Recently, I have felt the pain of losing a dear friend. On my morning walk, I went for solace to my “mother tree,” a large redwood in the park nearby. I found myself hugging her and praying for my friend and asking for guidance. When I left, a strange feeling of peace came over me. I felt the preciousness of life — the beauty and the joy of being alive. I felt a sense of awe – the feeling of being in the presence of something vast and beautiful that I really couldn’t understand with my rational mind.
All of us have had “awesome” moments – or perhaps much longer experiences – that have touched our hearts and souls. They can be as simple as a gorgeous sunset, as emotional as the birth of a child, or as evocative as a stirring symphony. Events or situations that provoke awe can also be terrifying. We can be in awe of the power of nature even as it destroys — the flames of a fire devouring a forest, or hurricane winds lifting roofs of buildings. No matter what is the source, awe is a transformative emotion.
Awe is something we may feel but rarely talk about. It is present for me from having read a recent book by Dacher Keltner, Awe: The New Science of Everyday Wonder. Keltner, who directs the Greater Good Science Center at UC Berkeley, delves into the science of this complex emotion. He reveals how awe is not only for extraordinary events, but also for ordinary daily encounters. Those moments have positive psychological and physical impacts — they enhance our connection with other people and bring us greater relaxation and happiness. They give us a deeper appreciation of art, music, and especially nature. By cultivating our experience of awe, we also develop our capacity for altruism, empathy, compassion and spirituality. Such important areas of our lives!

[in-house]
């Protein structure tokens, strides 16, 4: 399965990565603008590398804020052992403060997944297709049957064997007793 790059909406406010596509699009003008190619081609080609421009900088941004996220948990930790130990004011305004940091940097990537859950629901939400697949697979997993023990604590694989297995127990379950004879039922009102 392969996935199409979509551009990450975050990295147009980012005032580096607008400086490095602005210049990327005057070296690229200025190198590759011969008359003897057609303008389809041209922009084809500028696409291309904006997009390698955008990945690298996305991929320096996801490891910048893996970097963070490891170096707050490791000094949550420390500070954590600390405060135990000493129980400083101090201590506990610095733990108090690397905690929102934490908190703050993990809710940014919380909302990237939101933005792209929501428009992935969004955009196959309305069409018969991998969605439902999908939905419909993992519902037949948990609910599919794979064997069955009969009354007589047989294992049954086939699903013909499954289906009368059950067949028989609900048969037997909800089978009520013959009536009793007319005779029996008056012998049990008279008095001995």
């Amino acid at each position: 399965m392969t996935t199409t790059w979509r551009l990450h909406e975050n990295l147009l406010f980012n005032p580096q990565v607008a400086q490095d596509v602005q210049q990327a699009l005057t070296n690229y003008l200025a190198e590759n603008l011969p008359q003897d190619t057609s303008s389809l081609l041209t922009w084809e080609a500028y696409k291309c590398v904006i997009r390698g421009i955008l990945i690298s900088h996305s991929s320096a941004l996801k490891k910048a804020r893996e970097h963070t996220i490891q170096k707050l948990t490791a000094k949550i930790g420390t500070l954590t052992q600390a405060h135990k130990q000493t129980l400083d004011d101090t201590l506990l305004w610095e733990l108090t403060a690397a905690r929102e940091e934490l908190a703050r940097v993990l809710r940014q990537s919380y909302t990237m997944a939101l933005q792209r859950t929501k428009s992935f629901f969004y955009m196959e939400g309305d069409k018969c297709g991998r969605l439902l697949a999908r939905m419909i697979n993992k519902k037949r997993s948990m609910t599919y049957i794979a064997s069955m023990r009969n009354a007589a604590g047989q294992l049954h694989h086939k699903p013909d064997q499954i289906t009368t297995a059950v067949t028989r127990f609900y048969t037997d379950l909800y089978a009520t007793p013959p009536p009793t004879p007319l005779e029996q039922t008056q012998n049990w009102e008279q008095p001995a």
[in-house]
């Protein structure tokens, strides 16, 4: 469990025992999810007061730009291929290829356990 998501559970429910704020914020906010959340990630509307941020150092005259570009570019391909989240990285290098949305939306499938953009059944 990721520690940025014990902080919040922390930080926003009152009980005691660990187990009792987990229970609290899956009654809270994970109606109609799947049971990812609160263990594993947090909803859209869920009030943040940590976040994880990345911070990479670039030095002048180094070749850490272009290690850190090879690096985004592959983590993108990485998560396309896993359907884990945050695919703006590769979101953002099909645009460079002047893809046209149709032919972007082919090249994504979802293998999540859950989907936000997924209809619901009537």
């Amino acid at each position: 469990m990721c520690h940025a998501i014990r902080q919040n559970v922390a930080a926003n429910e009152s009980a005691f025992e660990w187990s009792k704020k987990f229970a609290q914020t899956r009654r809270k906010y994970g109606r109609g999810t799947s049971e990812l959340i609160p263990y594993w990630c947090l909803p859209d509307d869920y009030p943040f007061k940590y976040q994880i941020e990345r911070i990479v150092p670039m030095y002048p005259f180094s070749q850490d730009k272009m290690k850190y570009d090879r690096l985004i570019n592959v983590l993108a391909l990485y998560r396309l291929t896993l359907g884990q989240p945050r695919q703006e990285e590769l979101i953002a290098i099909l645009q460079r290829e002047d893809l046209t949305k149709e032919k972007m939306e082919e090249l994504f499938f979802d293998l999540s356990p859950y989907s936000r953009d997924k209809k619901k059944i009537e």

Keltner shows, however, how our culture is becoming more and more “awe-deprived.” We stare into our smartphones rather than at the night sky. Working, driving, at home on Zoom, we spend less time outdoors and with other people. Attendance at live arts events is way down, and arts programs for kids are being removed from schools. We miss witnessing the daily miracles of Mother Nature as well as the human acts of kindness that so feed our souls. How can we be fully human without these awesome blessings?
So, my words of wisdom to you this week are about seeking out opportunities for awe. Perhaps they will come to you in moments of great joy, but they may also come in times of sadness or fear — when the world seems so completely out of control, yet you are struck by the beauty of it anyway. Take the time to be with whatever comes, be it awesome or awful, whether you understand it or not. And take the time to let your awe ripple out into acts of appreciation and kindness with those around you and this great, wonderful awe-inspiring world.